Quiet at the table, Bird doesn’t feign a snicker until prompted.
Bird [pitch rising, giggle starting]: “Well, I can’t picture someone asking for another cup of coffee.” [Gathering herself]: “But she’s the kind of person that, if she puts her mind to something, she can do it.”
The job allowed Gretchen five days off at the end of each month, time enough to show horses back home in Manassas. Two years of flying eased Gretchen’s vet school angst; she closed the last overhead compartment and opened the barn door. She returned to Virginia and married Jack; they eventually bought a place in Middleburg, Va., made a living with show horses, hunters, race horses, broke yearlings. When the clients waned, Gretchen went to work for Audley Farm, then trainers Hubert Phipps and Glenn Ballenger. Ballenger wintered in Middleburg; when he shipped to Pimlico that spring, he asked Gretchen to gallop horses there temporarily.
Gretchen: “And then he had a horse called. . . “
Bird: “Equifun.”
Gretchen [excitedly]: Yeah! Equifun, who was a real nice filly. And she was a funny filly, and I got along with her real well, and he sent her to Chicago for a stake [the Beverly Handicap, Washington Park], and she won the stake, and set [tied, actually] an American record for fillies and mares going a flat mile” in 1:34.
Once Ballenger’s everyday exercise riders reemerged, Gretchen joined Jack in his burgeoning public stable. It was the 1960s; seeds planted, the next three decades yielded steady fruit.
Gretchen: “Our first stakes winner was. . .”
Bird: “All Ahead?”
Gretchen: “All Ahead.” She says she and Jack bought the filly at Keeneland for $3,500. Gretchen took her to Rockingham Park and left with the Rockette Stakes trophy and purse.
Gretchen [matter of factly]: “I did my thing. He [Jack] did his thing. I went to Rockingham. I went to Narragansett. I went to Detroit. I took a string every chance I got. I did not get along with Jack.”
However crossed the wires, the messages conveyed. After All Ahead, the Mobberleys developed multiple stakes winners Sarre Green, Jolly Johu, Applause, Scotch Heather, Jet Stream. Jet Stream out-earned the lot at $426,058, and the Mobberleys bred and stood Jolly Johu, but none lit the stable like Sarre Green. Reportedly claimed for $6,000 (Gretchen insists $4,000), Sarre Green retired 23-for-78, winning three stakes (two graded), placing in six others and becoming the Mobberleys’ foundation mare.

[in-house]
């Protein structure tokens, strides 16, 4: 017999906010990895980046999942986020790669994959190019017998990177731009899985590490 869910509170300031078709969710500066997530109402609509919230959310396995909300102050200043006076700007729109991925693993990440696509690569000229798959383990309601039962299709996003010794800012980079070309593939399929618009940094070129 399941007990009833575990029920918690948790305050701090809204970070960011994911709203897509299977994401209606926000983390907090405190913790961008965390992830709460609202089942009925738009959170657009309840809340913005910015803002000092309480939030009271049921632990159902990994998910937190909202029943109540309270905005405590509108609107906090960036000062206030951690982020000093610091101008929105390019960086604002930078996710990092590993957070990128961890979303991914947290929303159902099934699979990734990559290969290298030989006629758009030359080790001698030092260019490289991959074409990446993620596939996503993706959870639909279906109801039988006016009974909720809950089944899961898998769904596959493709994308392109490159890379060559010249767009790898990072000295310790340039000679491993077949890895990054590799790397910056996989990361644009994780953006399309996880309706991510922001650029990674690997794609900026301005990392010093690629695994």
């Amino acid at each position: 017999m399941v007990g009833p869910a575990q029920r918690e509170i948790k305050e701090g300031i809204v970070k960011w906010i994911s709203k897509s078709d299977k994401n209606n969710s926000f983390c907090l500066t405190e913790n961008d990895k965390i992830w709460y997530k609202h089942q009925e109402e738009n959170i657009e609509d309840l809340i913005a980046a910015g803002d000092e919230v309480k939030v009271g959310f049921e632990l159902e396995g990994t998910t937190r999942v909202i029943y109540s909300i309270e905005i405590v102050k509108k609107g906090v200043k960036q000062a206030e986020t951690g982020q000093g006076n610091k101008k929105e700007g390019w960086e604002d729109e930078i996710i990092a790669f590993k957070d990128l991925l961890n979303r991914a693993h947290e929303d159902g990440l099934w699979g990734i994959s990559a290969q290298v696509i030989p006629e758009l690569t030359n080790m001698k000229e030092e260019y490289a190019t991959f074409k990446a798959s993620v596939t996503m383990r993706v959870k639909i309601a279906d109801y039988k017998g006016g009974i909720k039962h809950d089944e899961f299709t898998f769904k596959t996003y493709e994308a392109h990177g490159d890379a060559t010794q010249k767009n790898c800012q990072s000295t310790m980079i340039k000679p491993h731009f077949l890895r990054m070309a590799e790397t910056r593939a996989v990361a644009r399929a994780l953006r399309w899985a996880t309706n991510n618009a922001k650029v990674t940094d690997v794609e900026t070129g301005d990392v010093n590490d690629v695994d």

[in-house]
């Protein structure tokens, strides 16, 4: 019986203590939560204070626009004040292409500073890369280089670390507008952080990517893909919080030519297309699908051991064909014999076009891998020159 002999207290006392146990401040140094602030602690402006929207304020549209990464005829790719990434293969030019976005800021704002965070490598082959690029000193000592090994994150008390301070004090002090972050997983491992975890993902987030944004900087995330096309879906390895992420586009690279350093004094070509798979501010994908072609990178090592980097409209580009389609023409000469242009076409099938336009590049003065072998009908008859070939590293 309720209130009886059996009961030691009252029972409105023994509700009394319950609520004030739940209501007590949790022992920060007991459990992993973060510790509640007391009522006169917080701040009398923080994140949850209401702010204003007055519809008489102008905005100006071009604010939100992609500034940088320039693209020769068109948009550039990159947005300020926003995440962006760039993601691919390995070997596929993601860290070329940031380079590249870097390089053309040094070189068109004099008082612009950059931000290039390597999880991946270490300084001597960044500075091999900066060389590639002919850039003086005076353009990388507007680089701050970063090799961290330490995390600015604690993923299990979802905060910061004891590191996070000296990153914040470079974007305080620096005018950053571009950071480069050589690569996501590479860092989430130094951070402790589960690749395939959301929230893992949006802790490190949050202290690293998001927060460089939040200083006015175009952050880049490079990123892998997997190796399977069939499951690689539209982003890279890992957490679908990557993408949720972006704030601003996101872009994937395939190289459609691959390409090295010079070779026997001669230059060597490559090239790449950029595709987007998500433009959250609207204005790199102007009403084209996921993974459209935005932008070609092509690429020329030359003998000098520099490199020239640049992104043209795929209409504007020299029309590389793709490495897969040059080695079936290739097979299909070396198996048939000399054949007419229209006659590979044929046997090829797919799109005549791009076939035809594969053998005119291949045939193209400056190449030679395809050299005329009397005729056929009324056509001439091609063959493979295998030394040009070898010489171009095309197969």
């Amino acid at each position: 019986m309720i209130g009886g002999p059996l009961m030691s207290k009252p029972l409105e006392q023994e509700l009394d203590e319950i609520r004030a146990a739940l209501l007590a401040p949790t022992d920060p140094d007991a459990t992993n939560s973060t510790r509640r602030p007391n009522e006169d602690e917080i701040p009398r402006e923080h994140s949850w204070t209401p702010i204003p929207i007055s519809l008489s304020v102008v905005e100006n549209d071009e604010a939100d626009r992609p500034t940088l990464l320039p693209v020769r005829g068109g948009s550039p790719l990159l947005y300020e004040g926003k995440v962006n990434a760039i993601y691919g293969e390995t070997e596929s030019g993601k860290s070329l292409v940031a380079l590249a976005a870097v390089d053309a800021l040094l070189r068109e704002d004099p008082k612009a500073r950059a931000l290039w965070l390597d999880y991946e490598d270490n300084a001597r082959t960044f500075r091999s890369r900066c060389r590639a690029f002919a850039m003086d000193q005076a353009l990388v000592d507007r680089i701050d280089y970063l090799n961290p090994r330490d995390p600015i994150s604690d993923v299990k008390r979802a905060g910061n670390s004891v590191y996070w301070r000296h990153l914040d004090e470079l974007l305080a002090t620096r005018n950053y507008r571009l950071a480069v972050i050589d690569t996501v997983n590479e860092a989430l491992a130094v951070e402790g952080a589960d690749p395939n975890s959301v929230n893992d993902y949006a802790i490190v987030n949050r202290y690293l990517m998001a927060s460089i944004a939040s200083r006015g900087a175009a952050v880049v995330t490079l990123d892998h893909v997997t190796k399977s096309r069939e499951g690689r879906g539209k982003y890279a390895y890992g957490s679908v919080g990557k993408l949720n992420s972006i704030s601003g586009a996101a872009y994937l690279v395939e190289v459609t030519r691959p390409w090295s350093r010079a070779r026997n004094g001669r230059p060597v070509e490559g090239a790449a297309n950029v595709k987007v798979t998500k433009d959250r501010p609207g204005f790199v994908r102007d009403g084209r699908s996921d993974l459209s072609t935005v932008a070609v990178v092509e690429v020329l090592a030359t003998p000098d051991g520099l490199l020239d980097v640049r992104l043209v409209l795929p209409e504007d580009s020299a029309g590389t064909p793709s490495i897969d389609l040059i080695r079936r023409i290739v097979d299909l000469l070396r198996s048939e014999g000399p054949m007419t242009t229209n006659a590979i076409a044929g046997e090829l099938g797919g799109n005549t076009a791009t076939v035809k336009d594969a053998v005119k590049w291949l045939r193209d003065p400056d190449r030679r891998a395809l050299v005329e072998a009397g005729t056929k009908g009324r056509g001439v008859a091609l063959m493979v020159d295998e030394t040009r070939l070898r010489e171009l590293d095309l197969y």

Gretchen typically galloped a dozen or more horses a morning then, gave assessments to Jack, then spent the afternoon ponying at the races or foxhunting at home and, if time allowed, schooling show ponies.
“There seems to be no limit to how much riding Gretchen will do,” Jack told a reporter in the early 1970s. “If we had an indoor ring, she’d be out there until midnight. I’m threatening to build a ring just to see how long she can ride.”
Gretchen: “I’m good at it. I’m not as good as I used to be?. . . It’s easy for me. It’s peaceful out there, usually. I like to ride. I like horses, and I like squirrelly fillies. I like mares that are nervous, and I can calm them.”
Bird: “She has gotten along with some Froot Loops. She can calm them and just give them confidence. They’ll be nervous and stuff, and pretty soon you look, and they’re walkin’ home on a loose rein.”
Loose rein? The front door opens, and a black Labrador Retriever tears in, trailed by farm manager Grady Griffin. The dog, Shadow, was a birthday gift to Grady from Gretchen and Bird.
Back to the fillies, and a few of the standouts.
Scotch Heather.
Grady [quietly, from the kitchen]: “Mean bitch.”
Bird: “She was.”
Gretchen: “A big gray mare, and I really liked her, and she liked me; we got along real well. But she didn’t like other people except for her groom, Ike Rouse. He was the most talented groom I ever had; a great horseman. And she loved Ike. And a vet could not go in the stall with her, or a blacksmith, unless either I or Ike were there to hold her for them. And she was a wonderful kicker. And these people that are galloping wrong-way on the track, if they tried to come too close to her, she nailed them.”
Bird: “And remember when [former horse identifier] Coley Blind. . .
Gretchen [interrupting]: “And they couldn’t check her [lip] tattoo. Never could. She would rear up and slap you with her front feet. She was her own person, but she was great.”
Applause.
Gretchen: “She was a feisty little mare. And speed. Bill . . .”
Bird: “Backer.”
Gretchen: “[Owner] Bill Backer called me. She died this winter. She was pretty old.”
On the claim of Sarre (pronounced Sairy) Green:
Gretchen: “I was ponying horses then, and I was sitting on my pony one day, and I watched this mare run, and she made a fabulous run. I don’t remember if she won that day?–?I don’t think she did?–?but she came from way out of it. And I looked her over, and I liked her. And, I mean, she was not a pretty mare; she was a big, raw-boned mare.
“Sarre was another wonderful kicker. And she had been abused. She didn’t trust anybody. Scotch Heather was never abused; she’d abuse people. An abused horse will go to the back of their stall; they won’t come out to greet you; they won’t look for their peppermints and their carrots; they’ll stay in the back, and when you go into the stall with them, they’ll duck away from you. If you go to raise your hand for any reason, they’ll duck?–?they’ve been hit. If you’ve got to get the bridle on them, it’s hard to get the bit in their mouth; they’re head-shy. They have a fear of people. A horse’s defense is fight or flight, and they will take one or the other. Sometimes they’ll take both.”
ACT THREE: Passages
One morning in the early 1990s, a Laurel Park ambulance driver desperately summoned a medical helicopter from the University of Maryland Shock Trauma Center. A horse had savagely kicked a woman. Time was fleeting.
Gretchen: “Spence saved my life.”